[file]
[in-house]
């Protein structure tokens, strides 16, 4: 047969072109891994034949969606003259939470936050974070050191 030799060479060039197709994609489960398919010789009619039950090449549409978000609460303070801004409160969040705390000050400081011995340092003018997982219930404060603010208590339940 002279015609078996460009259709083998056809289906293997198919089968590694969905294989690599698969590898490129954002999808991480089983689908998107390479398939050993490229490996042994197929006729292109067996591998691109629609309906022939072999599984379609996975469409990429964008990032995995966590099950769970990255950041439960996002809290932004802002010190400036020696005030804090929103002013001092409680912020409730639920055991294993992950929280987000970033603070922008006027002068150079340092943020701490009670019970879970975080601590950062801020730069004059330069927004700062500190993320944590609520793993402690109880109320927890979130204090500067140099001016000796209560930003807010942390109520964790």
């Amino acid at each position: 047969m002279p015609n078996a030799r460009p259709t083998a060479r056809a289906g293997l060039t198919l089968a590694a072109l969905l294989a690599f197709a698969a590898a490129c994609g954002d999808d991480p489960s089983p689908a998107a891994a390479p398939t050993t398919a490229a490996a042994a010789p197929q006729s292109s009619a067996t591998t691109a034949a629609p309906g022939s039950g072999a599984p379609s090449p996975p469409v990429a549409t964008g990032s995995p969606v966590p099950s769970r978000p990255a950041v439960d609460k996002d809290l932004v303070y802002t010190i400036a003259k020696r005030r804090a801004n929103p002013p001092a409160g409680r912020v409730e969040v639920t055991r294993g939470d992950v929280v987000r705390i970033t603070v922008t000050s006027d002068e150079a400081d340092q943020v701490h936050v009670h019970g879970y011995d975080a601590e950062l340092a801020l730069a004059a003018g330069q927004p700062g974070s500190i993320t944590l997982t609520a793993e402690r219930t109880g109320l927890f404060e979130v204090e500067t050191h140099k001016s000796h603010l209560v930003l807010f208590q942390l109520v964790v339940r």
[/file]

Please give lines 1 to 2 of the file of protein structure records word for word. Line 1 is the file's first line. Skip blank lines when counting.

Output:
[in-house]
């Protein structure tokens, strides 16, 4: 047969072109891994034949969606003259939470936050974070050191 030799060479060039197709994609489960398919010789009619039950090449549409978000609460303070801004409160969040705390000050400081011995340092003018997982219930404060603010208590339940 002279015609078996460009259709083998056809289906293997198919089968590694969905294989690599698969590898490129954002999808991480089983689908998107390479398939050993490229490996042994197929006729292109067996591998691109629609309906022939072999599984379609996975469409990429964008990032995995966590099950769970990255950041439960996002809290932004802002010190400036020696005030804090929103002013001092409680912020409730639920055991294993992950929280987000970033603070922008006027002068150079340092943020701490009670019970879970975080601590950062801020730069004059330069927004700062500190993320944590609520793993402690109880109320927890979130204090500067140099001016000796209560930003807010942390109520964790």